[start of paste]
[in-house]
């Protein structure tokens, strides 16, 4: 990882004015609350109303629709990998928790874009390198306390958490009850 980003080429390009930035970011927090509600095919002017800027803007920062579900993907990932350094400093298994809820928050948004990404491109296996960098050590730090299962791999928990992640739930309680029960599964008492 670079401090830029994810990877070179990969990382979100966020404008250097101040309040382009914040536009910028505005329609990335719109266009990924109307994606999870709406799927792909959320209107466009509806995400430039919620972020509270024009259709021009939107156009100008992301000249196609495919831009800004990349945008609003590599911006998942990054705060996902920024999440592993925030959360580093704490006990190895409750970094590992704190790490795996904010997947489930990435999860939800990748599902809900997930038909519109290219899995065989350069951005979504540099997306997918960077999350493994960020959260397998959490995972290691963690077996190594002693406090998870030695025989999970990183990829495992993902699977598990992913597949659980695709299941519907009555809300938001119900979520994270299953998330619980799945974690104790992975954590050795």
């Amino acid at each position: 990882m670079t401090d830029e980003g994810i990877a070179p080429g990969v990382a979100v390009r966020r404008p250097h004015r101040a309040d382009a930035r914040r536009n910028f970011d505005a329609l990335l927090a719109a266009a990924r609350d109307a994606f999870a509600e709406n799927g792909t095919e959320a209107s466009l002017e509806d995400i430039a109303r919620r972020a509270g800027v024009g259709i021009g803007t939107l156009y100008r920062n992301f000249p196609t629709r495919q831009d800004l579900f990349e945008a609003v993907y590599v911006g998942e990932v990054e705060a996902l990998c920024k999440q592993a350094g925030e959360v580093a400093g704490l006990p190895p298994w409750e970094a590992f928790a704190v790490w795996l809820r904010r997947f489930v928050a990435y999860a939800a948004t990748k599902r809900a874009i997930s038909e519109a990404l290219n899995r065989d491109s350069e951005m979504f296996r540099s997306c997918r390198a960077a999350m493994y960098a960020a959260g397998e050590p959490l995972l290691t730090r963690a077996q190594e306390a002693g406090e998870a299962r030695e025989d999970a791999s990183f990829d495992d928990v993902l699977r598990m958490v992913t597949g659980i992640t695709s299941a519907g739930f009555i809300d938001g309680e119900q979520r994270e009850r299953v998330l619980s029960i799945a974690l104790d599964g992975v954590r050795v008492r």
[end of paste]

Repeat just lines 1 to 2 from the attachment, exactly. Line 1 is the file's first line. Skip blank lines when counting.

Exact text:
[in-house]
């Protein structure tokens, strides 16, 4: 990882004015609350109303629709990998928790874009390198306390958490009850 980003080429390009930035970011927090509600095919002017800027803007920062579900993907990932350094400093298994809820928050948004990404491109296996960098050590730090299962791999928990992640739930309680029960599964008492 670079401090830029994810990877070179990969990382979100966020404008250097101040309040382009914040536009910028505005329609990335719109266009990924109307994606999870709406799927792909959320209107466009509806995400430039919620972020509270024009259709021009939107156009100008992301000249196609495919831009800004990349945008609003590599911006998942990054705060996902920024999440592993925030959360580093704490006990190895409750970094590992704190790490795996904010997947489930990435999860939800990748599902809900997930038909519109290219899995065989350069951005979504540099997306997918960077999350493994960020959260397998959490995972290691963690077996190594002693406090998870030695025989999970990183990829495992993902699977598990992913597949659980695709299941519907009555809300938001119900979520994270299953998330619980799945974690104790992975954590050795």